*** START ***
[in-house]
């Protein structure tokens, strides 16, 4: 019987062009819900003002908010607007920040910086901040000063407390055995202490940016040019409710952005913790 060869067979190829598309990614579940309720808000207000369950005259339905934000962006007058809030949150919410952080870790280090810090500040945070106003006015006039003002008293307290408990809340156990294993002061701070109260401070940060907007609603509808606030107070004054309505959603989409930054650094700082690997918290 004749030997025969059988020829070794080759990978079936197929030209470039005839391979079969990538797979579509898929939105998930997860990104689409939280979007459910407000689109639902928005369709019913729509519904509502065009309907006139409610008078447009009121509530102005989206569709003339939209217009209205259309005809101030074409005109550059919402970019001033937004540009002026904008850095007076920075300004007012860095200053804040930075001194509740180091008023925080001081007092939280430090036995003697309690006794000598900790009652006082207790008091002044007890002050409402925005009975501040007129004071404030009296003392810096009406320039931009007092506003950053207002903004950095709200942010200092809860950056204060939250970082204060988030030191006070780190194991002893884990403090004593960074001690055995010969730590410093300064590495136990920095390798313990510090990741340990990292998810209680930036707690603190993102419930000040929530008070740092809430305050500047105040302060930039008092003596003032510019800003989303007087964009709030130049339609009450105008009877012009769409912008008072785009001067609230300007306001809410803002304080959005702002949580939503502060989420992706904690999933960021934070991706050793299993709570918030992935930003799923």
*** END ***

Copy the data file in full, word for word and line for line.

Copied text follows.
[in-house]
């Protein structure tokens, strides 16, 4: 019987062009819900003002908010607007920040910086901040000063407390055995202490940016040019409710952005913790 060869067979190829598309990614579940309720808000207000369950005259339905934000962006007058809030949150919410952080870790280090810090500040945070106003006015006039003002008293307290408990809340156990294993002061701070109260401070940060907007609603509808606030107070004054309505959603989409930054650094700082690997918290 004749030997025969059988020829070794080759990978079936197929030209470039005839391979079969990538797979579509898929939105998930997860990104689409939280979007459910407000689109639902928005369709019913729509519904509502065009309907006139409610008078447009009121509530102005989206569709003339939209217009209205259309005809101030074409005109550059919402970019001033937004540009002026904008850095007076920075300004007012860095200053804040930075001194509740180091008023925080001081007092939280430090036995003697309690006794000598900790009652006082207790008091002044007890002050409402925005009975501040007129004071404030009296003392810096009406320039931009007092506003950053207002903004950095709200942010200092809860950056204060939250970082204060988030030191006070780190194991002893884990403090004593960074001690055995010969730590410093300064590495136990920095390798313990510090990741340990990292998810209680930036707690603190993102419930000040929530008070740092809430305050500047105040302060930039008092003596003032510019800003989303007087964009709030130049339609009450105008009877012009769409912008008072785009001067609230300007306001809410803002304080959005702002949580939503502060989420992706904690999933960021934070991706050793299993709570918030992935930003799923």